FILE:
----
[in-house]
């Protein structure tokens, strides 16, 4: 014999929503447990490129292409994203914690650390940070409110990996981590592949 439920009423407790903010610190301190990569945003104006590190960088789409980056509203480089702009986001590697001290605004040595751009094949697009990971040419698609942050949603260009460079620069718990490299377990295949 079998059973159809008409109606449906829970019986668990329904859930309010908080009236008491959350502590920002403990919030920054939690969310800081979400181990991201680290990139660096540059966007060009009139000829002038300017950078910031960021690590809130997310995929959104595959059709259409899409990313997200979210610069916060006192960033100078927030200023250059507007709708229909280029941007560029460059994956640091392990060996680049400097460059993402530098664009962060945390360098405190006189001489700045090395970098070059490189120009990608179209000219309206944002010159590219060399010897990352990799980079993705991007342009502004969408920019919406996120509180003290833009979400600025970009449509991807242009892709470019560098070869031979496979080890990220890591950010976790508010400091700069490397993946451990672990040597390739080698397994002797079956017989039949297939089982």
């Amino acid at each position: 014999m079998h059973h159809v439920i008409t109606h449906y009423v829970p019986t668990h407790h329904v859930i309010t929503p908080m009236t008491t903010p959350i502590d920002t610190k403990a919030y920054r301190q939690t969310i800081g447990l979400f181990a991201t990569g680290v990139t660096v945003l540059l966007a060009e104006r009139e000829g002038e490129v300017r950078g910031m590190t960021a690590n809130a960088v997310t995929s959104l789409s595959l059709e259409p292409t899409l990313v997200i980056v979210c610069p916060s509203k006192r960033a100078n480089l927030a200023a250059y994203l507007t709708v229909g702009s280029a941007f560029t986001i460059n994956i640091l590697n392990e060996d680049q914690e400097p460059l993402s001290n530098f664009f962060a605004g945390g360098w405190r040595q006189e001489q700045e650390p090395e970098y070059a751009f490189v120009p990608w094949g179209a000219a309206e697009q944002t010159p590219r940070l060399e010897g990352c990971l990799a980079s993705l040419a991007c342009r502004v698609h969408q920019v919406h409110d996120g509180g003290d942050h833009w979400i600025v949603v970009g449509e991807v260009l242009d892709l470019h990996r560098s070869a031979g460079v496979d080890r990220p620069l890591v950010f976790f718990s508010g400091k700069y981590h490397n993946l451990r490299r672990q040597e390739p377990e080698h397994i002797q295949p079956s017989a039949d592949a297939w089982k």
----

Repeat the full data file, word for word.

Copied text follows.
[in-house]
């Protein structure tokens, strides 16, 4: 014999929503447990490129292409994203914690650390940070409110990996981590592949 439920009423407790903010610190301190990569945003104006590190960088789409980056509203480089702009986001590697001290605004040595751009094949697009990971040419698609942050949603260009460079620069718990490299377990295949 079998059973159809008409109606449906829970019986668990329904859930309010908080009236008491959350502590920002403990919030920054939690969310800081979400181990991201680290990139660096540059966007060009009139000829002038300017950078910031960021690590809130997310995929959104595959059709259409899409990313997200979210610069916060006192960033100078927030200023250059507007709708229909280029941007560029460059994956640091392990060996680049400097460059993402530098664009962060945390360098405190006189001489700045090395970098070059490189120009990608179209000219309206944002010159590219060399010897990352990799980079993705991007342009502004969408920019919406996120509180003290833009979400600025970009449509991807242009892709470019560098070869031979496979080890990220890591950010976790508010400091700069490397993946451990672990040597390739080698397994002797079956017989039949297939089982």
């Amino acid at each position: 014999m079998h059973h159809v439920i008409t109606h449906y009423v829970p019986t668990h407790h329904v859930i309010t929503p908080m009236t008491t903010p959350i502590d920002t610190k403990a919030y920054r301190q939690t969310i800081g447990l979400f181990a991201t990569g680290v990139t660096v945003l540059l966007a060009e104006r009139e000829g002038e490129v300017r950078g910031m590190t960021a690590n809130a960088v997310t995929s959104l789409s595959l059709e259409p292409t899409l990313v997200i980056v979210c610069p916060s509203k006192r960033a100078n480089l927030a200023a250059y994203l507007t709708v229909g702009s280029a941007f560029t986001i460059n994956i640091l590697n392990e060996d680049q914690e400097p460059l993402s001290n530098f664009f962060a605004g945390g360098w405190r040595q006189e001489q700045e650390p090395e970098y070059a751009f490189v120009p990608w094949g179209a000219a309206e697009q944002t010159p590219r940070l060399e010897g990352c990971l990799a980079s993705l040419a991007c342009r502004v698609h969408q920019v919406h409110d996120g509180g003290d942050h833009w979400i600025v949603v970009g449509e991807v260009l242009d892709l470019h990996r560098s070869a031979g460079v496979d080890r990220p620069l890591v950010f976790f718990s508010g400091k700069y981590h490397n993946l451990r490299r672990q040597e390739p377990e080698h397994i002797q295949p079956s017989a039949d592949a297939w089982k």